Time & Change: Kudla likes the buzz

Catching up with former Buckeyes defensive end who had knack for big plays

Updated: August 8, 2012, 6:39 PM ET
By Brad Bournival | BuckeyeNation

Time and Change is a series at BuckeyeNation where we chat with former Ohio State athletes.

Mike Kudla was a first-team all-Big Ten selection as a senior at defensive end and played on the 2003 national championship team as a freshman.

Kudla, 28, rounded out his career with the Buckeyes against Notre Dame in the 2006 Fiesta Bowl by sacking quarterback Brady Quinn three times in a 34-20 Ohio State victory.

Mike Kudla
Ron Schwane/US PresswireFormer Ohio State defensive end Mike Kudla celebrates after a 2005 victory over Michigan State.
The three sacks are still a Fiesta Bowl record, and his 9½ sacks his senior season tied A.J. Hawk for the team lead.

He wasn't drafted to the NFL and was signed as a free agent by the Pittsburgh Steelers, but hamstring issues kept Kudla from the field in the NFL and the injury ultimately forced him from the game.

In high school, Kudla led Medina (Ohio) Highland to its first playoff appearance in 2000 and a perfect regular season in 2001. In his final game with the Hornets, Kudla tore a hip flexor but still preserved a 21-20 playoff victory over Oak Harbor by blocking an extra point.

He currently lives in Columbus and was hired in March as the Director of Development for The Fisher College of Business at Ohio State. BuckeyeNation caught up with Kudla recently about his legacy, his new job at OSU and his thoughts on the 2012 Buckeyes.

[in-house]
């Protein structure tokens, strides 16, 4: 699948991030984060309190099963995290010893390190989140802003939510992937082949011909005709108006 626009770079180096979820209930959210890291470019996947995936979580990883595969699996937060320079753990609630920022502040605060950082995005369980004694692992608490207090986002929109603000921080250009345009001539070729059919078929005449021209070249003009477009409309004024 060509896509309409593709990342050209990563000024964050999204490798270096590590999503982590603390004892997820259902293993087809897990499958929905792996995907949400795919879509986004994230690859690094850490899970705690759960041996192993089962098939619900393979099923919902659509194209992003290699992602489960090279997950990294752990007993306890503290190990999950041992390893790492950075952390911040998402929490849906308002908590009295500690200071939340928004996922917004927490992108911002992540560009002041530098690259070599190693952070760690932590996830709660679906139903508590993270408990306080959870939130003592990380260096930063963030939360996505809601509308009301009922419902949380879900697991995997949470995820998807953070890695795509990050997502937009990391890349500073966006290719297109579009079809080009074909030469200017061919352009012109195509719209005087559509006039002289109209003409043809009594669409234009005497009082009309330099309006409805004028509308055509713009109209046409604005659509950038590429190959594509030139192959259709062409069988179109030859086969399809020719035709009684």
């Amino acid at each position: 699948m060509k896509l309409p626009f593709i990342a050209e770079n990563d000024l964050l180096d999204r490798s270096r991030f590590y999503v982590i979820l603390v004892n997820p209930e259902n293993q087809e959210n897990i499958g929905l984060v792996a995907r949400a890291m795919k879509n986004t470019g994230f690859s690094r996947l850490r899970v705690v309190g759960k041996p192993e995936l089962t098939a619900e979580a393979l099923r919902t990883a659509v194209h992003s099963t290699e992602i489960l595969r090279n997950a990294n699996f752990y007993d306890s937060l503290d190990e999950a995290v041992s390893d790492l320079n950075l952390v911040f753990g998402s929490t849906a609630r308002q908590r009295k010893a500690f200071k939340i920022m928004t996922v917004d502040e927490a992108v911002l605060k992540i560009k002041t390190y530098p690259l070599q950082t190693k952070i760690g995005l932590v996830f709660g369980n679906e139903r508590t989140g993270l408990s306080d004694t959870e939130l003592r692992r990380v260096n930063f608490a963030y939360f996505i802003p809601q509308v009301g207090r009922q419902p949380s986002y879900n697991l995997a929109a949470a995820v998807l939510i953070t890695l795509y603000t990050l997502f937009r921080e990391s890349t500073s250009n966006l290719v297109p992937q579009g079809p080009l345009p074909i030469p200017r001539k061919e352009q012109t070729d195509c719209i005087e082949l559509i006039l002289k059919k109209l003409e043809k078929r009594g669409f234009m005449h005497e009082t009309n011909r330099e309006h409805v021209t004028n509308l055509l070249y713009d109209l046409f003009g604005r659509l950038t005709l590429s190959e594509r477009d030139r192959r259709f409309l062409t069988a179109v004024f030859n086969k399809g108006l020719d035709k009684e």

BN: Do you ever look back on the hamstring and wonder, "What if?"

Kudla: No. Everything happens for a reason. At the end of the day, I reached my goal. I reached the pinnacle of my sport. That was the goal that I set out as a kid. I was there. I saw everything. I knew I could compete with the best. Unfortunately, my time was cut short. You accept that. You move forward. Living with regret is always looking back. I tend to be someone who is always looking forward.

BN: You were recently inducted into the Hall of Fame in the county where you grew up, and former Ohio State coach Jim Tressel came to your induction ceremony. What did it mean to have him there?

Kudla: It meant a lot. I have a tremendous amount of respect for Coach Tressel. He's done a lot for me personally. He's a great mentor and a great friend. To have him there on such an important day for me meant everything. It's just one of those situations where you feel very lucky to have crossed paths with him and to learn the lessons he has to teach.

BN: Living in Columbus, what's the buzz like with Urban Meyer set to take over as coach?

Kudla: It's tremendous. Like anything, with change comes a certain excitement. Everyone knows Urban's pedigree and they're excited to see how that transitions to Ohio State. It's one of those bittersweet changes. There's sadness to see Coach Tressel go, but they're optimistic to see what Coach Meyer will do.

BN: What do you think the Urban Meyer era will bring?

Kudla: That's a good question. The M.O. on Coach Meyer is that he likes explosive offense. We were so used to Coach Tressel with his "Tressel ball" and with ball control and game strategy. I think what you'll see out of Coach Meyer is more explosive plays. You're looking at a more dynamic offense, but with the same strength as Ohio State's silver bullet defense of [the] past.

BN: Has anyone from Ohio State reached out to you for help, be it for a football camp or otherwise?

Kudla: Yes. Every month, there's something going on. It would be a laundry list to tell you. The brotherhood that we stay connected in is such a tight fraternity. It's a very unique situation to have.

BN: What does the future hold?

Kudla: I love working with the university. I love being back here. It's my goal to be here and be around the program and be around the university. I want to do whatever I can to integrate myself with the great people at this place. I love to give back to the community and work with kids. I want to give back the knowledge I gained throughout all my years and shape children to help them reach their dreams and aspirations.